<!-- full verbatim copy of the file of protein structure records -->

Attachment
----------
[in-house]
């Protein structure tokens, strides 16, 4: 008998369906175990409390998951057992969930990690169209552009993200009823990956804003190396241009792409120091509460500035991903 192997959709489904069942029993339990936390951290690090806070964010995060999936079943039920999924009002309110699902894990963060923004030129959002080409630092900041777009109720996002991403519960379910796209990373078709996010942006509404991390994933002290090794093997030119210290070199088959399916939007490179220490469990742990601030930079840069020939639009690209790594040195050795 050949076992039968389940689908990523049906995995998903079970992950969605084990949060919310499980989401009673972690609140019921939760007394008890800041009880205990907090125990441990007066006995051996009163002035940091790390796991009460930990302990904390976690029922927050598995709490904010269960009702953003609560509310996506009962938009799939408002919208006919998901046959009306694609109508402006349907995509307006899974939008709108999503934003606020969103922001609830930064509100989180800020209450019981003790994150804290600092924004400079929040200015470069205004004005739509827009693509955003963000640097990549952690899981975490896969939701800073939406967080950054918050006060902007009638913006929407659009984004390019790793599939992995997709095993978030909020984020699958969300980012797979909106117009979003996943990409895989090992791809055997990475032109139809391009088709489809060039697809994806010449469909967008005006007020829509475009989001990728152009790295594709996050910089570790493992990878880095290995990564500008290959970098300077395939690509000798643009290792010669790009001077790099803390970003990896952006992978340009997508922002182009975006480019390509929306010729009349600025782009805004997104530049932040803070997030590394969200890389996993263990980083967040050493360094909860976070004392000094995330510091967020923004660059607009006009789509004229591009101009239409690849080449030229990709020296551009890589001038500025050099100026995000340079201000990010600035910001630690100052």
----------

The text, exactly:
[in-house]
């Protein structure tokens, strides 16, 4: 008998369906175990409390998951057992969930990690169209552009993200009823990956804003190396241009792409120091509460500035991903 192997959709489904069942029993339990936390951290690090806070964010995060999936079943039920999924009002309110699902894990963060923004030129959002080409630092900041777009109720996002991403519960379910796209990373078709996010942006509404991390994933002290090794093997030119210290070199088959399916939007490179220490469990742990601030930079840069020939639009690209790594040195050795 050949076992039968389940689908990523049906995995998903079970992950969605084990949060919310499980989401009673972690609140019921939760007394008890800041009880205990907090125990441990007066006995051996009163002035940091790390796991009460930990302990904390976690029922927050598995709490904010269960009702953003609560509310996506009962938009799939408002919208006919998901046959009306694609109508402006349907995509307006899974939008709108999503934003606020969103922001609830930064509100989180800020209450019981003790994150804290600092924004400079929040200015470069205004004005739509827009693509955003963000640097990549952690899981975490896969939701800073939406967080950054918050006060902007009638913006929407659009984004390019790793599939992995997709095993978030909020984020699958969300980012797979909106117009979003996943990409895989090992791809055997990475032109139809391009088709489809060039697809994806010449469909967008005006007020829509475009989001990728152009790295594709996050910089570790493992990878880095290995990564500008290959970098300077395939690509000798643009290792010669790009001077790099803390970003990896952006992978340009997508922002182009975006480019390509929306010729009349600025782009805004997104530049932040803070997030590394969200890389996993263990980083967040050493360094909860976070004392000094995330510091967020923004660059607009006009789509004229591009101009239409690849080449030229990709020296551009890589001038500025050099100026995000340079201000990010600035910001630690100052």